Duckin’ Cover

Before meeting my current fiancée, my last (as in probably final) one-night stand was last year with Vita, an Indian-American woman I’d met earlier that night at the newest, trendiest (and now no longer trendy) gallery downtown—not the first time I’d had sex with an Indian-American, though I don’t really have a preference for that or any other racial or ethnic group.

Anyway, the gallery was holding an art opening for a group photography show featuring mostly pretentious, atmospheric, black-and-white shots of crumbling urban infrastructure.  Vita walked up to me and asked “Wanna see something interesting?”

“Sure,” I said.

Whereupon she grabbed my hand and led me to her own photo, a full-color one of a shiny, pink, duck-shaped inner tube before an Army-style camouflage background.  The photo’s title was Duckin’ Cover.

“I like the kick-ass attitude,” I said.

“Whose—mine or the photo’s?”

“Heh, well, both, I suppose.  Actually, I’ve already seen the photo.  I liked it a lot, especially the title.  I’ve always liked fowl language.”

“Now that quacks me up.”

“And I—I—oh, no, I can’t think of a duck pun.  Waddle I do now?”

“Well, we can get some wine at the wine table.”


The next morning, at her apartment, I woke up naked and uncovered in her bed.  (Duckin’ cover–get it?)   She sat on the edge of the mattress, fully-clothed, loading film into her camera.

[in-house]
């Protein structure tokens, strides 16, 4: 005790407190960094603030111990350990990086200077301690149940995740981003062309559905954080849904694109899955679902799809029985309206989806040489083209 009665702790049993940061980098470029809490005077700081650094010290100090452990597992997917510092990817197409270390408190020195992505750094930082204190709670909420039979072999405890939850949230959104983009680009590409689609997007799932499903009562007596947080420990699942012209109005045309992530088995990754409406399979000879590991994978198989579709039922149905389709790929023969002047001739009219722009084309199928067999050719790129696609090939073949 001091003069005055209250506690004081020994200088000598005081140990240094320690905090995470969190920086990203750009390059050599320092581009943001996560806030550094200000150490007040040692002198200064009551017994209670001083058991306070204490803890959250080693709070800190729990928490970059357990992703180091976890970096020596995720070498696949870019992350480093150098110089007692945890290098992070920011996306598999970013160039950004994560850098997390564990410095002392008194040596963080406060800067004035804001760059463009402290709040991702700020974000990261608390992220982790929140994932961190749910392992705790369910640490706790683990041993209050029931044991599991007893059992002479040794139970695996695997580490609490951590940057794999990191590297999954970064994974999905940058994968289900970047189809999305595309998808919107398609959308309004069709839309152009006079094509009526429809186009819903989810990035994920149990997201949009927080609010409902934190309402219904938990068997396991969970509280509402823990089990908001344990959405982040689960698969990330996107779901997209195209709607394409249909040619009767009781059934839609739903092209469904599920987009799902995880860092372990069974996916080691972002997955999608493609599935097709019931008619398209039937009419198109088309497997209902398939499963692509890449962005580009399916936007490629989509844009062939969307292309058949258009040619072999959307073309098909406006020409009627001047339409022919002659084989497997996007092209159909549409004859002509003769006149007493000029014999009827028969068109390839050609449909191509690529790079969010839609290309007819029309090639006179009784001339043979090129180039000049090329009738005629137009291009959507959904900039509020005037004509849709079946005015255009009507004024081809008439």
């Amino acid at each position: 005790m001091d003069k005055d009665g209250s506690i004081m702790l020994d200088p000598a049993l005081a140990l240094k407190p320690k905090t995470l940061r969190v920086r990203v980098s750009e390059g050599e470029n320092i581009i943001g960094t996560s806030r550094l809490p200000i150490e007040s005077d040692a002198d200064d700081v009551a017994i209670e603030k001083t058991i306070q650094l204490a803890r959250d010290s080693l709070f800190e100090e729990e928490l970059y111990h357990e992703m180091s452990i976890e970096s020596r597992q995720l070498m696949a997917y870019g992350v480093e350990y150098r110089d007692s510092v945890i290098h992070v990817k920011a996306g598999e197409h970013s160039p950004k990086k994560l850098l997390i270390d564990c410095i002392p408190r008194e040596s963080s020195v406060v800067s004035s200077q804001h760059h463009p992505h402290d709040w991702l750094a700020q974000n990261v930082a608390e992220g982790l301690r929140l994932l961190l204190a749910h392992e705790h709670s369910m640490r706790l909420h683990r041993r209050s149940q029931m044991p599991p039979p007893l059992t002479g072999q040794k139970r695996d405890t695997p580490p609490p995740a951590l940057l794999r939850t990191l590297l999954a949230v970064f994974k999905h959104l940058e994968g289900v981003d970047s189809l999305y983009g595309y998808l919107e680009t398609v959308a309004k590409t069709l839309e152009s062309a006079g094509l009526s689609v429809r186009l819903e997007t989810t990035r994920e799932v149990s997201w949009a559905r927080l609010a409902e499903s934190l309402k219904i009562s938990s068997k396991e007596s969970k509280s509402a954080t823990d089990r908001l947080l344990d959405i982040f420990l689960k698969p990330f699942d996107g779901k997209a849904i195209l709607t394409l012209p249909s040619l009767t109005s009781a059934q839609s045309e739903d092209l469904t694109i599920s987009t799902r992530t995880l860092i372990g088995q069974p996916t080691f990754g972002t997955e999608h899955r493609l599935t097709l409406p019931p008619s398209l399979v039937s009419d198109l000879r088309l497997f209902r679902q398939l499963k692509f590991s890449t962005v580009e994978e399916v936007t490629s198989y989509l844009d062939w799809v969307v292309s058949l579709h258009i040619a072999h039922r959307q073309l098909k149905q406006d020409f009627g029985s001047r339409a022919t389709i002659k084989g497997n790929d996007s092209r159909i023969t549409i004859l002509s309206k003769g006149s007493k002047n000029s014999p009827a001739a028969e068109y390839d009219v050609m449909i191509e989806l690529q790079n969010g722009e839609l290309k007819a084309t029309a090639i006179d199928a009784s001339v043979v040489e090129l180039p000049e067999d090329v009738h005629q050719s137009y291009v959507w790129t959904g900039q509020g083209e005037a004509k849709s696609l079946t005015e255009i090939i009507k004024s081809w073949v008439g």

“I have a shoot in a few hours,” she told me.  “It’s for this new upscale fashion website.  I’m going to take pictures of models in an abandoned steel mill.”

“Yeah, economic devastation is chic.”

Vita frowned.

“Just a joke there,” I said.  “Though not entirely.  My grandfather worked in a steel mill for thirty years, until the industry collapsed in the early Eighties, and he lost his job.  For the next decade, he barely got by as a tow truck driver.  Then he blew his brains out.  Right in his truck.”

I stopped talking.

A few seconds later:

“I’m sorry about what happened to him,” Vita said.

“Thanks,” I said.

A few seconds after that:

“I have to go now,” Vita said.

“Oh, yeah, of course,” I said.

“You can have something from the fridge if you like.”

“Thanks.  And I know the drill.  I’ll let myself out.”

Neither of us tried to exchange numbers or kiss each other goodbye.


My grandfather had never worked in a steel mill.  He had worked as an insurance adjustor for thirty years, and he’d retired wealthy just a few years ago.  Plus he’d never even attempted suicide.  He was still alive, in fact.

I’d lied about his background because anyone with an upscale job or assignment makes me jealous, though maybe I wouldn’t have played such silly mind games on her if I’d liked the sex we’d had a little better.  Does that sound shallow?


Copyright © 2016 by David V. Matthews

revised April 15, 2016


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